The Saturday Group has sponsored some talented and deserving students through college. Two of them were Keith Paras and Mhara Cruz. The group has also mounted public service projects using art as their tool. The Saturday Group artists, led by then president Cris Cruz, conducted art ministries inside the New Bilibid Prison in Muntinlupa City. It had also auctioned off 30 collaborative artworks to fund Gawad Kalinga projects.

Last Jan. 27, under Reyes’ leadership, the Saturday Group held an art lottery in partnership with the University of the Philippines’ College of Medicine Class 1995 to raise funds to build a new classroom. 

The Saturday Group, which introduced in 1968 interactive or collaborative artworks wherein two or more artists work on one canvas or paper, is slowly moving out of the box of two-dimensional artworks. Two years ago, under the leadership of Migs Villanueva and Velasco, the Saturday Group artists started doing 3D works.

Villanueva, also a Palanca-award winning writer, conceptualized the idea of works with the box or the cube as the basic form. Under Velasco’s critical eye, the group mounted the exhibit “Exceleration” wherein the artists deviated from the usual on-the-wall paintings and created three-dimensional pieces with meaningful messages for viewers to ponder upon. 

The exhibit included recycled plastic bottles by Carlos Ongchangco, an intricately decorated golden cage by Vitasa, a tomb for the death of stress by Frank Valencia and a massive yet laboriously bedecked door by Reyes.

Velasco cites the good camaraderie among members that has contributed to the group’s longevity.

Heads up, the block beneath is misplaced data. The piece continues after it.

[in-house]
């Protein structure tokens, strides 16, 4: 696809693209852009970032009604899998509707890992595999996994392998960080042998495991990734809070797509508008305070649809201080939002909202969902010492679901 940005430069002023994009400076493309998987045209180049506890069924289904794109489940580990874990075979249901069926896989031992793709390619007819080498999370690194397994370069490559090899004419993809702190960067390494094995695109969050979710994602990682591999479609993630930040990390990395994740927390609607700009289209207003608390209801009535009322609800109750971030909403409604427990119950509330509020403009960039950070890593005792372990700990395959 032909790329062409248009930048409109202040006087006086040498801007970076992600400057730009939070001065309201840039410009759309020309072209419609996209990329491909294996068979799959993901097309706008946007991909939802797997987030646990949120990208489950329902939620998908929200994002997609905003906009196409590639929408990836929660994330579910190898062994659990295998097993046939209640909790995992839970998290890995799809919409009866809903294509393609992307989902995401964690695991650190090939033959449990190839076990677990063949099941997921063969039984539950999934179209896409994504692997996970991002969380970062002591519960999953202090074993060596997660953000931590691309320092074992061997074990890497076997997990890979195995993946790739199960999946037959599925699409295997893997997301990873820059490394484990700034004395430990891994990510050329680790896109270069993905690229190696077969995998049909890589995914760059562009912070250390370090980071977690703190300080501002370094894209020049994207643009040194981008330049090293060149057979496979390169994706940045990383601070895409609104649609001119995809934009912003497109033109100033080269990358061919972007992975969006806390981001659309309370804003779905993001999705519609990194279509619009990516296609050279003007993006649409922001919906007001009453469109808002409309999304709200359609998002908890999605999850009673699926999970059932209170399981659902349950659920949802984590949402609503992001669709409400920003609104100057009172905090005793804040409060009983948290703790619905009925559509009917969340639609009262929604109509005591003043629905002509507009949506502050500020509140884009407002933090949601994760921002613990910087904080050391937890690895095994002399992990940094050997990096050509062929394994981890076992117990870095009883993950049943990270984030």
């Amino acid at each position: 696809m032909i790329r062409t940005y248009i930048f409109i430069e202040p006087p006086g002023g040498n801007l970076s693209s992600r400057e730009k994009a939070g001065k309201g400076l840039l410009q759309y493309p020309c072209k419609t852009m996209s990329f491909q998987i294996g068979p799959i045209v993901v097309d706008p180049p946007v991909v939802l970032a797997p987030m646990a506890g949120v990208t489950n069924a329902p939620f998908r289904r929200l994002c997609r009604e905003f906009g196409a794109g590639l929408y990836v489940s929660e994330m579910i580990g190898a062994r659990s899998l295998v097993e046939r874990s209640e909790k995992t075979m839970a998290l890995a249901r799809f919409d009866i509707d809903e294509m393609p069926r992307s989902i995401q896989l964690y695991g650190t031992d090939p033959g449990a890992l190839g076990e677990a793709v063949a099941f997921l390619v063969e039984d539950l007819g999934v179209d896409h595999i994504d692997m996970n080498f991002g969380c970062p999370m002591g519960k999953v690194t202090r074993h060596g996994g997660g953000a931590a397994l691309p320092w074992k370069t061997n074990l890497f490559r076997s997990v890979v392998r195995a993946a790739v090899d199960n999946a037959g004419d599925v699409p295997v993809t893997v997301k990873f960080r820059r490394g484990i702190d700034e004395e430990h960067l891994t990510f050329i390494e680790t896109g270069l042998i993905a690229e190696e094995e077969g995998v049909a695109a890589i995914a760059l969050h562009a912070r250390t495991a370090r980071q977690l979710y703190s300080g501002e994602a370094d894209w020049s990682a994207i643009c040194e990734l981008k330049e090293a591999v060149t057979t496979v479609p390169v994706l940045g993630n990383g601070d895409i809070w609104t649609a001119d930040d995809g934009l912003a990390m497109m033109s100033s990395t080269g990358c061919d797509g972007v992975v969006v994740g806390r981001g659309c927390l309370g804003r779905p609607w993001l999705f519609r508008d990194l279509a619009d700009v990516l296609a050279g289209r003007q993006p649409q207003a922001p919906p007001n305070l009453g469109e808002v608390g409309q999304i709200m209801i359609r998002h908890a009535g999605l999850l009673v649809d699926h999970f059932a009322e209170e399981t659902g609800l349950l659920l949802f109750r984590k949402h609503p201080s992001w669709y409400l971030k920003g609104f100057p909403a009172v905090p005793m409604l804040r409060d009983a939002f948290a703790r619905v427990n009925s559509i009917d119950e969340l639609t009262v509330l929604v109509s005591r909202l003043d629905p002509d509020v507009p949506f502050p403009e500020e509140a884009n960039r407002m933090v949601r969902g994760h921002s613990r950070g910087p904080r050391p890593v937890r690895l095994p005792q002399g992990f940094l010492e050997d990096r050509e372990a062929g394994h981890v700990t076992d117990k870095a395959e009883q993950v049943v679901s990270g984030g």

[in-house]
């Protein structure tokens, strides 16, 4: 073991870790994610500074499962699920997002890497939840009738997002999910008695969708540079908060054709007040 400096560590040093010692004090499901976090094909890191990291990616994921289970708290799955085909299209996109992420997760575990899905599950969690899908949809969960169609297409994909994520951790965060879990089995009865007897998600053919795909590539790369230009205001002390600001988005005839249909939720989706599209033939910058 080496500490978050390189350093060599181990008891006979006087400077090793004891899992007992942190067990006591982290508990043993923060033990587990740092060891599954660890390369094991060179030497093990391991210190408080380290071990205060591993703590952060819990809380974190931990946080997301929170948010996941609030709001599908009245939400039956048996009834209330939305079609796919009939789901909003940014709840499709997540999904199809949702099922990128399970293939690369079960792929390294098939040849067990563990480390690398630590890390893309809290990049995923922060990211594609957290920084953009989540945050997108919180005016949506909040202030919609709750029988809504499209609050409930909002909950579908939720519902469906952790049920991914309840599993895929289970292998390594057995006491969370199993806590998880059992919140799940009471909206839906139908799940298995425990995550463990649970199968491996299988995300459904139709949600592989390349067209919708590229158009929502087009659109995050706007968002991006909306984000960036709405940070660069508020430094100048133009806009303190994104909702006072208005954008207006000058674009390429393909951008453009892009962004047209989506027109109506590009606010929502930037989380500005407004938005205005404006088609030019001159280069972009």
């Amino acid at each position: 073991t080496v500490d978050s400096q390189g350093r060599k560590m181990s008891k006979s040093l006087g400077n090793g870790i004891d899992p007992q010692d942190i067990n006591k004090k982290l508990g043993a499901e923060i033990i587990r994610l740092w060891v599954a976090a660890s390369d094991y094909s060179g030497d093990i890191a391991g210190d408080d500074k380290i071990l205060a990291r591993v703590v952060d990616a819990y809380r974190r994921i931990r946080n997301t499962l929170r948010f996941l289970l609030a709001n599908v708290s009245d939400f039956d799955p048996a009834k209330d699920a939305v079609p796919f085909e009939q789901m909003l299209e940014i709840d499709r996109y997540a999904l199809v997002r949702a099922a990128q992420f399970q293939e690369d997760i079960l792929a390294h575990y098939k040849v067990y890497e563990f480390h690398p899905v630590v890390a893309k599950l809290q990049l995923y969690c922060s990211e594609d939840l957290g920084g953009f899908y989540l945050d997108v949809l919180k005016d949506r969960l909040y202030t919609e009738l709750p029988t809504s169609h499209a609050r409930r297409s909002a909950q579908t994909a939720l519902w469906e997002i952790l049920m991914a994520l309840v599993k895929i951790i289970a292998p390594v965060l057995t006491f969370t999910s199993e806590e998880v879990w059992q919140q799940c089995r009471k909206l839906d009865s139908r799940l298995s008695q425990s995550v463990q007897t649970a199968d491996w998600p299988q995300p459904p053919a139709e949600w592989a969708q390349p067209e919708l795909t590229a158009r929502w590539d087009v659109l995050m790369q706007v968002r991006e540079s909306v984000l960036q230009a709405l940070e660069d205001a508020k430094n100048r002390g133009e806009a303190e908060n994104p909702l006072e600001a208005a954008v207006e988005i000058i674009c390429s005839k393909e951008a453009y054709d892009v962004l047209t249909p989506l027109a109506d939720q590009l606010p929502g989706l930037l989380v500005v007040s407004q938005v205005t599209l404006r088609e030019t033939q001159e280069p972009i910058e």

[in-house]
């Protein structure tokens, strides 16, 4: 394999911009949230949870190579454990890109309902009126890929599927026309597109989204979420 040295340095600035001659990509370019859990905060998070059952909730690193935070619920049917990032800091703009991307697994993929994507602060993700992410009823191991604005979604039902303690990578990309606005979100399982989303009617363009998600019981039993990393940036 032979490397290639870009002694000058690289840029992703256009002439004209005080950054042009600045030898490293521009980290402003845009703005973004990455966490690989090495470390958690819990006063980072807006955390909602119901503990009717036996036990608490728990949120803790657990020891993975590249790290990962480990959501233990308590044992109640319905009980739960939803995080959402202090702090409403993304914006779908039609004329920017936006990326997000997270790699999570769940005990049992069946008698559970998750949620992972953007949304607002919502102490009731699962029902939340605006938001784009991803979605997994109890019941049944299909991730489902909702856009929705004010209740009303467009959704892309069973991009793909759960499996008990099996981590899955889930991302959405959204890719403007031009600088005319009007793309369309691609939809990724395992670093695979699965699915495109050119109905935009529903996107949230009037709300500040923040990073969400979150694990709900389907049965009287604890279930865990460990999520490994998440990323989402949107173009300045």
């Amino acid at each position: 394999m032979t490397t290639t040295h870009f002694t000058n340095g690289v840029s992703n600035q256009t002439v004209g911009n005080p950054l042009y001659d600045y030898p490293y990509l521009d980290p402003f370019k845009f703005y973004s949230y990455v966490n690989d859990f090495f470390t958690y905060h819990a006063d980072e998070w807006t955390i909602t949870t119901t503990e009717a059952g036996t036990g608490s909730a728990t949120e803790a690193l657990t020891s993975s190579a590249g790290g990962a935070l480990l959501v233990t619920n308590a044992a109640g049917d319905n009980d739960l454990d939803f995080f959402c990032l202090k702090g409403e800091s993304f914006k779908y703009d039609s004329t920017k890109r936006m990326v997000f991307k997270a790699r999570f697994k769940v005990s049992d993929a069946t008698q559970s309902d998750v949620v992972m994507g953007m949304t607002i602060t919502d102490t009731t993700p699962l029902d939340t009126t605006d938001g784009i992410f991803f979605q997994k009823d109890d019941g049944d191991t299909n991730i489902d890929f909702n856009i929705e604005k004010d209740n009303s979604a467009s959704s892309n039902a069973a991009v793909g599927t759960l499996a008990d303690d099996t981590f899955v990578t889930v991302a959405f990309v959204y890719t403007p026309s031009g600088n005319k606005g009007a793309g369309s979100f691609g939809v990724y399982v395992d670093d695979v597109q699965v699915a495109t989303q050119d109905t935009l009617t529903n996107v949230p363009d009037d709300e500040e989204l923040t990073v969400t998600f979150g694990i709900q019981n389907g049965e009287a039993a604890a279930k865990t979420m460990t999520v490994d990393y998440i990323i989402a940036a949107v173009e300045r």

“During the time of Malang, we always had out-of-town excursions. I hope the young ones will continue that tradition,” Velasco says.

She says there are many talented young members whom she expects to gain prominence in the years to come if they remain committed to their craft.

“My advice to them is to work, work, work – and pray. Take criticisms in stride because they improve your work. Look around you. Observe other art and trends because they add to your work,” Velasco shares. 

Villanueva describes the 50th anniversary celebration as a “very exciting and meaningful occasion” as in the group’s timeline, “you’ll see many illustrious names in Philippine art being a member at one time or another.” 

“It has a very rich history, and I hope the present members will be inspired. Who knows, the next National Artist may again come from the Saturday Group,” she says. 

She hopes the Saturday Group will continue to flourish in the next 50 years and key to that is bringing in fresh blood so that in the future “they would have perpetuated” the work of the group and its contributions to Philippine society.

“Art is a very direct expression of the Filipino heart and soul, and we are the ones expressing for the people. In the generations to come, this will be examined.”